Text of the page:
Admin Box

Background

In 1942, Britain was humiliated by the Imperial Japanese Army. The British colonies of Malaya and Burma were conquered in months and the fortress of Singapore surrendered ignominiously, sending 85,000 troops into captivity – the worst defeat in British military history.  The Japanese acquired an aura of invincibility, strengthened in 1943 by smashing a push into the Arakan in north-west Burma.

British-Indian armies relied on supply lines to deliver food, fuel & ammunition; this was precarious in Burma, with its hostile terrain, harsh weather & inadequate roads.  Japanese armies travelled light and moved across country independently of roads and supply lines, even through jungle.  They would sweep around opposing armies’ flanks & emerge behind them, sparking alarm, confusion and disordered withdrawals, with supplies and heavy equipment abandoned.  Japanese troops fed themselves with what they captured from retreating opponents, which they called “Churchill rations”.  This strategy was highly successful in 1942 and 1943.

In 1944, the Allies adopted a radical new tactic – to hold their ground even if supply lines were cut, instead supplying by air until relief arrived.  Munitions & ten days food for 40,000 men were stock-piled in preparation at Indian airstrips, to be parachuted from fleets of Dakota transport planes.    

The Battle of Admin Box

February 4th 1944, in Arakan region of Burma, the Japanese used speed & deception to hook around & cut off the 7th Indian Division, overrunning its HQ.  Scattered Indian & British troops gathered at the Admin Box depot where administrative staff had been based.  Order of the Day from Supreme Allied Commander South East Asia was:

“Hold on at all costs.  Large reinforcements are on their way”. 

Tokyo media proclaimed:

“New British 14th Army Destroyed in One Thrust”.

“The March on Delhi has Begun”.

Admin Box was a scrub-covered bowl, surrounded by jungle-clad hills; exposed throughout, with nowhere to hide from Japanese artillery, mortars & snipers. There were insufficient troops to hold perimeters; instead, counter-attacks by West Yorkshire Regt & tanks of the 25th Dragoons drove off encroaching Japanese.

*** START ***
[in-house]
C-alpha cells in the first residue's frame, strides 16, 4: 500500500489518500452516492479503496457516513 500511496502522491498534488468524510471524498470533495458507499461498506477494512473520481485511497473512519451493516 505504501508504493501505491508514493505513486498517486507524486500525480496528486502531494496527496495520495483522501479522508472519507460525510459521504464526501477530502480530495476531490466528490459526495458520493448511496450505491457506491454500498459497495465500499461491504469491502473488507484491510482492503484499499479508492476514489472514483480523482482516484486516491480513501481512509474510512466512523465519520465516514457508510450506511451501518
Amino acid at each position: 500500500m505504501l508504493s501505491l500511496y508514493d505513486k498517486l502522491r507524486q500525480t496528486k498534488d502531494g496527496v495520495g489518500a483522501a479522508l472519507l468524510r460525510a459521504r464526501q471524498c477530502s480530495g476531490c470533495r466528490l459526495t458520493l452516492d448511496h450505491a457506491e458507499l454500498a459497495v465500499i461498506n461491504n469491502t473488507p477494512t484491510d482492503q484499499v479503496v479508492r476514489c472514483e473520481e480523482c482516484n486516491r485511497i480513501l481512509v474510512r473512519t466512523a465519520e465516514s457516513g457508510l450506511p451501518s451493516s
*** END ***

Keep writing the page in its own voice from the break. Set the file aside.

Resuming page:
Night attacks were the most terrifying.  West York’s regimental history relates that

“Hearts sank with the sun & rose with the dawn”. 

In the night of February 7th, Japanese broke into the Main Dressing Station & slaughtered 35 medical staff & patients. Their comrades could hear the massacre, but were ordered to hold their positions until dawn.

For the first week, the Box was strafed & bombed by Japanese planes. Where were the promised air-drops?  Then, newly-arrived spitfires, flying from India, established air superiority. Supply drops began on February 11th, delivered by RAF & USAAF Dakotas. 

More than 1,600 tons of supplies were dropped, allowing Admin Box to hold out until relieved by 5th Indian Division on February 24th.  The British & Indians had suffered about 2,000 casualties, including 500 killed. Some 5,000 Japanese dead were counted in the jungle around the Box.

The Turning Point in the Burma Campaign

The 5th & 7th Indian Divisions, whose destruction had been proclaimed by Japanese propaganda, were soon available to be air-lifted to the central front to play major roles in the battles of Kohima & Imphal.  Such was the loss of face for the Japanese, that four generals applied immediately to the Emperor for permission to commit hari-kiri; he refused on the grounds that grave command problems would result, but granted permission for these suicides once Japan had won the war.

For the first time since Pearl Harbour a Japanese land offensive had failed.  From this moment until their surrender, the Japanese were never to win another major victory.     

British General Bill Slim, Commander of 14th Army, enthused that it “was the first occasion in this war in which a British force had withstood the full weight of a major Japanese offensive, held it, broken it, smashed it into little pieces and pursued it.  Its effect, not only on the troops engaged but on the whole 14th Army, was immense.  The legend of Japanese invincibility in the jungle … was smashed.  Judged by the size of the forces engaged, it was not of great magnitude but it was, nevertheless, one of the historic successes of British arms.  It was the turning point in the Burma Campaign.

Colonel Frink of the 25th Dragoons described it as “one of the bitterest battles of modern times”. He had been one of the last to leave Dunkirk, commanding a squadron of tanks in a rear-guard action.  He compared it to Admin Box: “In my opinion it was immeasurably worse than Dunkirk, owing to the ability of the enemy to get close under cover of jungle … We have had to sit around for days and nights, an easy target from every angle.” 

Dennis White in 1944

Driving one of the tanks of 25th Dragoons was Private Dennis White, father of Kohima Museum curator Bob White. Below, they are pictured together in 2008. Dennis was wounded by shrapnel during the Battle of Admin Box. Despite his ordeal, he bore no resentment towards the Japanese.

Dennis White in 2008, with his son Bob White

Burma ’44 The Battle that Turned the War in the Far East by James Holland. A thrilling account of the Battle of Admin Box